Dávila, a member of the left-wing party Winaq, was away for work on International Women’s Day when the law for life and family was voted through. He was given no notice that it was going to happen, depriving him of the right to advocate for his community. Dávila says he became a congressman because of his opposition to the law for life and family. “When it was voted through, I was outraged. I’ve been a victim of hate crimes from congresspeople, in Congress,” says Dávila. “They call me slurs when I stand up to speak. It’s a reflection of what our lives are like.” 

The law for life and family’s approval in Congress, and the knowledge that the anti-trans rights bill will eventually make its way to Congress, is felt deeply by many. “I thought, I can’t get married now,” says Didy Aceituno, a founding member of feminist collective Activistas, which seeks to promote and educate people on queer peoples’ and women’s rights. “It was also so invalidating. They put out an illustration of the families that weren’t ‘valid’ under this law, because they weren’t traditional. I didn’t see myself in that.”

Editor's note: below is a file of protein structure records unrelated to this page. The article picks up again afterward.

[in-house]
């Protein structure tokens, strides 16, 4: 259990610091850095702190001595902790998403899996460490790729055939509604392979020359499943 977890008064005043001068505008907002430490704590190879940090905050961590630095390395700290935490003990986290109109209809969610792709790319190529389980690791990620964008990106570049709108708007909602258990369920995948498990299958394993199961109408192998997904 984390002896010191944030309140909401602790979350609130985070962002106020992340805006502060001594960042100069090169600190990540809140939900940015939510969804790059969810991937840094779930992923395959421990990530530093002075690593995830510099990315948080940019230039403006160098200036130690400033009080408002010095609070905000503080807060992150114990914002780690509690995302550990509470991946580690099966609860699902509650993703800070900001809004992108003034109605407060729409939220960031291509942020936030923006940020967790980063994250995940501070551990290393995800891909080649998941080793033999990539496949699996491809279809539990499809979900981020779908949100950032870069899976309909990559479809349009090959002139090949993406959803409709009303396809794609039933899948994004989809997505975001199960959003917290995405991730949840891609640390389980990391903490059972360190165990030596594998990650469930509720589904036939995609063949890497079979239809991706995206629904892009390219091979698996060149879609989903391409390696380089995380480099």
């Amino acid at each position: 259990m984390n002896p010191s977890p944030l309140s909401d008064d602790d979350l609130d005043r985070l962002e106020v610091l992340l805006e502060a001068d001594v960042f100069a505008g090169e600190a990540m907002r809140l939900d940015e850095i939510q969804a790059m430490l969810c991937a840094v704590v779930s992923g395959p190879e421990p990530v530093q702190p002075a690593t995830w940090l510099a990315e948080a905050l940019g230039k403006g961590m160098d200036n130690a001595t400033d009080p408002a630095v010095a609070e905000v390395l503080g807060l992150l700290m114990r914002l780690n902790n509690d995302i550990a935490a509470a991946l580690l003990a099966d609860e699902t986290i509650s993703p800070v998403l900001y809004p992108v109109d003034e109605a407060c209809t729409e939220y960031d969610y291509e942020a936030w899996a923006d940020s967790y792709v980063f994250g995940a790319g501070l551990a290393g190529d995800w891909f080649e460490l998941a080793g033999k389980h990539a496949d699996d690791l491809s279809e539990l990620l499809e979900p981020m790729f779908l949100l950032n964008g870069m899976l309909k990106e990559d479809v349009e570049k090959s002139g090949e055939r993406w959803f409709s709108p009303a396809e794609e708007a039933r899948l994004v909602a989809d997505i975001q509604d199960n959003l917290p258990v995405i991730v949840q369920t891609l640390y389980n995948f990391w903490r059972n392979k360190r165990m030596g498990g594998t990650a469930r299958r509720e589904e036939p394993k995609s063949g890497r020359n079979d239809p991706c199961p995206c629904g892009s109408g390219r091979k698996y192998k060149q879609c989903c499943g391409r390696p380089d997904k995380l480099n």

Otrans and Gente Positiva’s legislative work will prove invaluable for the future of the community. A group of smaller collectives working to educate people on queer peoples’ and women’s rights  – among them Activitas, Resisters, and Visibles – are also doing invaluable work.

But it’s clear that this is only the beginning of a complicated, exhausting, and dangerous fight: by advocating for themselves, queer people and women put themselves at risk of hate crimes and further discrimination. “We’re worried. We feel vulnerable and we know we’re putting ourselves at risk,” says Adria Muños, one of the founding members of Otrans. “But there’s no better fight. We don’t have the luxury of doing nothing. We won’t be silent ever again.”